Their computer model tracks population size, gross domestic product per person, past performance and home-field advantage. Population is important because a large population gives a country a large pool of talent. GDP is important because it gives a country the financial resources to develop Olympians. Past performance can tip the model in the direction of countries like Cuba and Russia, which tend to do better than their economies or population suggest they should.

Mr. Bernard and Ms. Busse say that besides offering an unusual way to measure Olympic success, their research offers some broader insights into globalization.

In 2000, the model used by Mr. Bernard and Ms. Busse accurately predicted the number of medals won by South Korea and on average came within four medals for the countries tracked.

For the Athens Games, which commence Aug. 13, Mr. Bernard and Ms. Busse have some good news and bad news for the big sporting powers like the U.S., Germany and Russia. First, the good news. The U.S. is forecast to win 93 medals, Russia will come next with 83, and Germany will come in fourth place with 55 medals. Now the bad news: While still dominant, the Olympic goliaths have been reaping smaller and smaller shares of the total medal count since the 1980s, a trend Mr. Bernard says is likely to continue at the Athens Games. For example, in the Barcelona Games of 1992, the U.S. won 13.2% of all of the medals awarded. That fell to 10.4% in the 2000 Sydney Games, and Mr. Bernard says it will fall to 10.1% in Athens.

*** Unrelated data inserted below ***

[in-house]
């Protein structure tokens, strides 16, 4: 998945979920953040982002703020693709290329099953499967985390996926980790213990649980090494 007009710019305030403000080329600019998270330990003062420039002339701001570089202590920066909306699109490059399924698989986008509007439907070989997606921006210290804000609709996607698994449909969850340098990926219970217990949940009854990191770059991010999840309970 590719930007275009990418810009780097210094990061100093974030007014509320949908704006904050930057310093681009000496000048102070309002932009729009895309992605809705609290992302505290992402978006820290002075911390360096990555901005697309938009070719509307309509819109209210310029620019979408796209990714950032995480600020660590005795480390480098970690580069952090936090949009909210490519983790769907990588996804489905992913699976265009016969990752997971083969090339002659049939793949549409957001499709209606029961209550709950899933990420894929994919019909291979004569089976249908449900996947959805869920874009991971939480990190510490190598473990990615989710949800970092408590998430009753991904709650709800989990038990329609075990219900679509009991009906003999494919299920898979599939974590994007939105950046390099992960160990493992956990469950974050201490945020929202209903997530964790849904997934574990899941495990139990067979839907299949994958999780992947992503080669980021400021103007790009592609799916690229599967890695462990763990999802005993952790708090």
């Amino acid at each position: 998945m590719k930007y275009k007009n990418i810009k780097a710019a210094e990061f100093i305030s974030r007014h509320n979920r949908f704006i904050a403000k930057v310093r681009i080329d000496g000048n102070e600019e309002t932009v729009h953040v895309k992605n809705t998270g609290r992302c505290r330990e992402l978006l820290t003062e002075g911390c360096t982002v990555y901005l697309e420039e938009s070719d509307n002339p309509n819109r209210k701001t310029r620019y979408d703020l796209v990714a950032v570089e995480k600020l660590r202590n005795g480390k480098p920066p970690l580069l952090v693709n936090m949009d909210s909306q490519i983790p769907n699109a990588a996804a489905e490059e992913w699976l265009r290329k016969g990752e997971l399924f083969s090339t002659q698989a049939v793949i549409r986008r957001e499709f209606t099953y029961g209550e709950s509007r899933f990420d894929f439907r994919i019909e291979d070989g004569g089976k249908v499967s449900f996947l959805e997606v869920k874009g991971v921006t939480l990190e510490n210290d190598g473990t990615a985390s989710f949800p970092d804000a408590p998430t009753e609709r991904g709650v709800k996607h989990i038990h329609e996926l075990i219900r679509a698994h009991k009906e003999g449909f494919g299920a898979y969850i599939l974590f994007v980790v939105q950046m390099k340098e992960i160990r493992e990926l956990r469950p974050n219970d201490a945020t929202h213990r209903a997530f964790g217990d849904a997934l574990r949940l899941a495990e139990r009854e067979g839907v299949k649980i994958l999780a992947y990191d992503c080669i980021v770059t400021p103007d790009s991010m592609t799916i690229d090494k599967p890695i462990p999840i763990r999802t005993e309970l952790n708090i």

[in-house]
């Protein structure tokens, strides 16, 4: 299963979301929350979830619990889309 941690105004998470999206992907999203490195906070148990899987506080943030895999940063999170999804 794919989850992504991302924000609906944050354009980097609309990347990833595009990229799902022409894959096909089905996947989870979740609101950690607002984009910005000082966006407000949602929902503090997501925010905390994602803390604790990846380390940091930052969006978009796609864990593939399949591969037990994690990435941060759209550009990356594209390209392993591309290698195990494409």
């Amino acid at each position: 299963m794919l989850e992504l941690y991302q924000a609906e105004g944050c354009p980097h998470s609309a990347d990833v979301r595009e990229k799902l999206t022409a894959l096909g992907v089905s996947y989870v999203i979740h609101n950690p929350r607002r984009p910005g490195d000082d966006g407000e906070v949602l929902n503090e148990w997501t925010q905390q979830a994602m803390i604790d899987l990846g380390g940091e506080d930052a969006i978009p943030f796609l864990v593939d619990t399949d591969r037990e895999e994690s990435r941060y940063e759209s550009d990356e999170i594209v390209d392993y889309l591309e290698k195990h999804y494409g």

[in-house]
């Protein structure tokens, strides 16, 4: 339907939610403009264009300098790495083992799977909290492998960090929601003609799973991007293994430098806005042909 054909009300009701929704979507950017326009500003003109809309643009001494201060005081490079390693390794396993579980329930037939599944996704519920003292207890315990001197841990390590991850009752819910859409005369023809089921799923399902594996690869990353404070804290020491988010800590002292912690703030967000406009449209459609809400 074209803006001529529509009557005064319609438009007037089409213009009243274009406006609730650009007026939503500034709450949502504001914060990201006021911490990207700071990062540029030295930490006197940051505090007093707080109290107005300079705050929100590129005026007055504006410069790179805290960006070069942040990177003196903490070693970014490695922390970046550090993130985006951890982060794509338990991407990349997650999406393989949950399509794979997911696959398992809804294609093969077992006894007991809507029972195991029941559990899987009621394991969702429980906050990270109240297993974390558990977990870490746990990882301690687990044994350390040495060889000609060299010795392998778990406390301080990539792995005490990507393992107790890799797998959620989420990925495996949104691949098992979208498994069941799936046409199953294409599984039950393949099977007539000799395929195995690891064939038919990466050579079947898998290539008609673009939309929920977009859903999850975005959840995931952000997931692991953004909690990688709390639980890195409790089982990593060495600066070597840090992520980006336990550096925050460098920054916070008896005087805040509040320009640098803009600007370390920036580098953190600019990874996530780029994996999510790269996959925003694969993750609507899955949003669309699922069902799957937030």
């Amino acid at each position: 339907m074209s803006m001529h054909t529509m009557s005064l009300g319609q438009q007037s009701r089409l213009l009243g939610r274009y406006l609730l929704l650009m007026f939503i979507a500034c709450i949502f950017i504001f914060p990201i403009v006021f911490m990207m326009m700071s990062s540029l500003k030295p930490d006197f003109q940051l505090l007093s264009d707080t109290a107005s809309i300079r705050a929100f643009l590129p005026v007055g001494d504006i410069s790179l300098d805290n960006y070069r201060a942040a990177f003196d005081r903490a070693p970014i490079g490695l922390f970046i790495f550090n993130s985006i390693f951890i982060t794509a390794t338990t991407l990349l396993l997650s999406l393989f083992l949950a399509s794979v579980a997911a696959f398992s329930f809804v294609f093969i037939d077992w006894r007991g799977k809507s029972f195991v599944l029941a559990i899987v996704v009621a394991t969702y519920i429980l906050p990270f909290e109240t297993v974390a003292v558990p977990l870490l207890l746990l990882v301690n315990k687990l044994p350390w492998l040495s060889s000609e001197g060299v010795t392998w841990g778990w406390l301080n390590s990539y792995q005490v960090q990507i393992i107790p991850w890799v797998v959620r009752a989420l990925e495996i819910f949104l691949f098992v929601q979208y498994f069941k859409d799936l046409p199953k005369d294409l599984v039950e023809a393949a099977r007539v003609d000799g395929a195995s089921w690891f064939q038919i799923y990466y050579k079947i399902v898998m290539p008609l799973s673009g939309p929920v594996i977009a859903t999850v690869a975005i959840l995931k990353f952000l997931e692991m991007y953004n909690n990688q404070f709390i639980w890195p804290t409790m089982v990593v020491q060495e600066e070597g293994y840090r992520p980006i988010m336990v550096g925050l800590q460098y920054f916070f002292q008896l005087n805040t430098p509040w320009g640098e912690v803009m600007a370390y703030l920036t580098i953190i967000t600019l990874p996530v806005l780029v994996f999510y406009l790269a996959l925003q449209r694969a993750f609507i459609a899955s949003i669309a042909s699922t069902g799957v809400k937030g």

Meanwhile, Mr. Bernard says underdog countries will be playing some catch-up. In the last Olympics, Sri Lanka, Cameroon and Barbados all joined the ranks of medal winners for the first time, Cameroon in soccer and Sri Lanka and Barbados in track and field. Jamaica has increased its medal count in every Olympics since 1988, while Brazil doubled its medal count between 1988 and 2000 to 12.

Mr. Bernard sees a broader point about the global economy in this development. He says his findings are “consistent with poorer countries … having improved their standard of living and thereby having improved their chances of sharing in Olympic glory.”